2. Mobile RR runs DDR4 at 1866 or 2133 most of the time (same link). If we use DDR4 3200 on desktop- we get ~60% more bandwidth.
3. CPU is running 2.0-2.5GHz on mobile, while desktop RR are specified to run at 3.5GHz+.
So we can see that on desktop Raven Ridge we can get 50%-80% increase in all clocks, which is similar or even more than the lead of MX150 over 2500U.
https://www.youtube.com/watch?v=oE8l4WkFaZw
 

Glo.

Diamond Member
Apr 25, 2015
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While I do like the AMD APUs a lot IMO there might be plenty of reasons why 2400G might not defeat the GT1030.
1. GT1030 is consistently about 100% faster than GT730. So AMD has a tough competitor. On the Mobile side Vega 8 seems to be sometimes about that much faster than Radeon R7, but on desktop side it's gonna be tougher.
2. The same slides posted above about Firestrike. Raven Ridge scaling to 3200 Mhz memory and additional scaling from Overclocking isn't really all that much (never mind which score it was). Additionally AMD historically tends to do better in 3DMark relative to actual games.

I'm not saying it's impossible, it just seems kuja a reaaally tall order, with obvious caveats (for instance, Witcher 3 which could use most of the bandwidth for CPU alone)
Performance difference between GT1030 and MX150, which are the same card, is equal to the difference in core clock between both GPUs. Max boost clock on GT1030 is 1600 MHz, and on MX150 it is 1532 MHz.

If there is difference in performance between both of those cards - its marginal. If Vega 8, with 8 CUs, and 2400 MHz is within range of MX150, Vega 11 with 11 CUs, and 3200 MHz RAM, may be faster than GT1030.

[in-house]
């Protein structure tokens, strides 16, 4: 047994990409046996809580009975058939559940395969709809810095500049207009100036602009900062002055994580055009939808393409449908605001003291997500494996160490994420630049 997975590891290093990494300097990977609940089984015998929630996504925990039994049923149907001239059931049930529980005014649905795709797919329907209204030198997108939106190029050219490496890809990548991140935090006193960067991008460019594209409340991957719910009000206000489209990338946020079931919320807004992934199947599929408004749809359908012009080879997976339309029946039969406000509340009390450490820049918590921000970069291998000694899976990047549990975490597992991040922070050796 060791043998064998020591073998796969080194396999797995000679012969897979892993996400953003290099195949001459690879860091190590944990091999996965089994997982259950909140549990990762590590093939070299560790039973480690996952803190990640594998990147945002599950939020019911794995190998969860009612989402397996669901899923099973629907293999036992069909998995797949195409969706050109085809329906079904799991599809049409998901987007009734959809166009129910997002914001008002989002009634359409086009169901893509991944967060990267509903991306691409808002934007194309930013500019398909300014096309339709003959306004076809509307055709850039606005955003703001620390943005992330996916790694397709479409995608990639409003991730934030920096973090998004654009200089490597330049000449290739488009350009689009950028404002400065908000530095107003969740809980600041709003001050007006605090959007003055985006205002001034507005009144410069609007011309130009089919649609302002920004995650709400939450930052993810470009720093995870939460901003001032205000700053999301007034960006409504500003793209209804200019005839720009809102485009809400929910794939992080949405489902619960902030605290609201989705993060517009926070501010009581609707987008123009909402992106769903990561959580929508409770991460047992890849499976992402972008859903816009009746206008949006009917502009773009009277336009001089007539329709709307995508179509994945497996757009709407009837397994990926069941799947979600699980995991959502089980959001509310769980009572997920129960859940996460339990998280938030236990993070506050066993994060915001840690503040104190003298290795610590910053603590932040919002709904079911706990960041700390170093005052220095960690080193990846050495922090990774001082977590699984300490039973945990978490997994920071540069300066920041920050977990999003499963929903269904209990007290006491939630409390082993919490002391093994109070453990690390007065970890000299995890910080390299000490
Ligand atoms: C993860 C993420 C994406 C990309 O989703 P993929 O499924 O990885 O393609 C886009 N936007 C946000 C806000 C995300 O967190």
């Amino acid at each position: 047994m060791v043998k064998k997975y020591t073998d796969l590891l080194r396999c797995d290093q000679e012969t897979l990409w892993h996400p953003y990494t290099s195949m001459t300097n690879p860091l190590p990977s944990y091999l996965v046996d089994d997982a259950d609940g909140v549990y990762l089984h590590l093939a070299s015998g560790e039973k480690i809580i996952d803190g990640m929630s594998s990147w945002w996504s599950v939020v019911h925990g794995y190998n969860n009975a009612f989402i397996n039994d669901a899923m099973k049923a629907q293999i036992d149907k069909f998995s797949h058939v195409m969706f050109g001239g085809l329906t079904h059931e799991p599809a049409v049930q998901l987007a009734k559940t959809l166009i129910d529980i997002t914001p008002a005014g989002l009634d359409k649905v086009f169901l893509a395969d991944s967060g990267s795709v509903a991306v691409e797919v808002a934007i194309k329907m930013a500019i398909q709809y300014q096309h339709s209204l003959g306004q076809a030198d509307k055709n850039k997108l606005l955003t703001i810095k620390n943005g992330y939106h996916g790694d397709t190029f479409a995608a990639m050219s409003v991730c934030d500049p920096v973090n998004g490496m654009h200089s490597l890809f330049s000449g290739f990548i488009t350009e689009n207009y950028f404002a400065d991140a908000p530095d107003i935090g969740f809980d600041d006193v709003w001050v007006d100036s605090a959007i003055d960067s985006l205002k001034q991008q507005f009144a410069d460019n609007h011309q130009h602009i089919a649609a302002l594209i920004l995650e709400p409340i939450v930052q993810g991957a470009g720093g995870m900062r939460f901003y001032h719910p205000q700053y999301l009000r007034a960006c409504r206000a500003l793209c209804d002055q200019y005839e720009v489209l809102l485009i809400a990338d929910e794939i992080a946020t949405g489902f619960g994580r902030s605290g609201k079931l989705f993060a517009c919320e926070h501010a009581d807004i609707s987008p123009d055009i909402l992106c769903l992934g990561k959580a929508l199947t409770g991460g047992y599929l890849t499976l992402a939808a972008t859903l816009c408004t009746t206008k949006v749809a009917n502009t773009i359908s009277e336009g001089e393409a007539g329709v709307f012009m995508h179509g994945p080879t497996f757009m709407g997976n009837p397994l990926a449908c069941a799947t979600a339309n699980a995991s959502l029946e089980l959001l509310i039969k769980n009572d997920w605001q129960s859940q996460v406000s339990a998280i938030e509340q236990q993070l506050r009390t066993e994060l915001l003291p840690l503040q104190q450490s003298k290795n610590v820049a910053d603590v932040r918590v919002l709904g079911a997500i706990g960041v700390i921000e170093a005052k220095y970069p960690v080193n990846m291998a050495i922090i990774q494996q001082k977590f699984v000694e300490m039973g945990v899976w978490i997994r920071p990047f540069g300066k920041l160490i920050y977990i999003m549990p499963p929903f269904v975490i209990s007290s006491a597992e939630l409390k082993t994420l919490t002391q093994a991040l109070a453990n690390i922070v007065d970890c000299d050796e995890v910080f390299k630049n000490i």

Currently for Vega 8, best case scenario, performance difference between it and MX150 is around 20%. Faster RAM, and more CUs might completely nullify this gap.
 
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Gideon

Golden Member
Nov 27, 2007
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Thanks for the info guys. In this case I can see it being in the ballpark.

Reviews would be really interesting, too bad that fast RAM isn't priced decently :(
 
Aug 11, 2008
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Thats not true, older gen APU allowed to get better performance than basic low end gpus, AMD itselft promoted that, ive already showed you. Thats was the whole point in an APU. Better than R7 250 DDR3, better than GT740 DDR3 on Kaveri... and AMD promoted that to no end. Now the lowest is the GT1030, and with 64 bit GDDR5 this is like the older DDR3 gpus, it can be beaten with DDR4.

Ill say this clear, if 2400G cant beat, or at the very least match a GT1030, this will be the first time since the APUs came to market that they are unable to match an entry level gpu.

And dont get me wrong, i want the 2400G to beat a GT1030, and i want the 2200G to be about 10% behind, i just dont see this as possible, and to me this is bad.
Well again, you also dont provide any technical reasons as to why you believe the GT1030 will be that much faster than 2400G + DDR-4 3200.
Also, I havent said that 2400G will defeat GT1030, i have said that 2400G (default clocks) + DDR-4 3200 will come very close to GT1030 (Default) performance. But, Im expecting an OC 2400G at 1500-1600MHz + DDR-4 3600 to defeat a default GT1030 easily in the majority of titles(especially DX-12 and Vulkan).
Come on, you know the "technical reason": bandwidth.
 

Glo.

Diamond Member
Apr 25, 2015
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Come on, you know the "technical reason": bandwidth.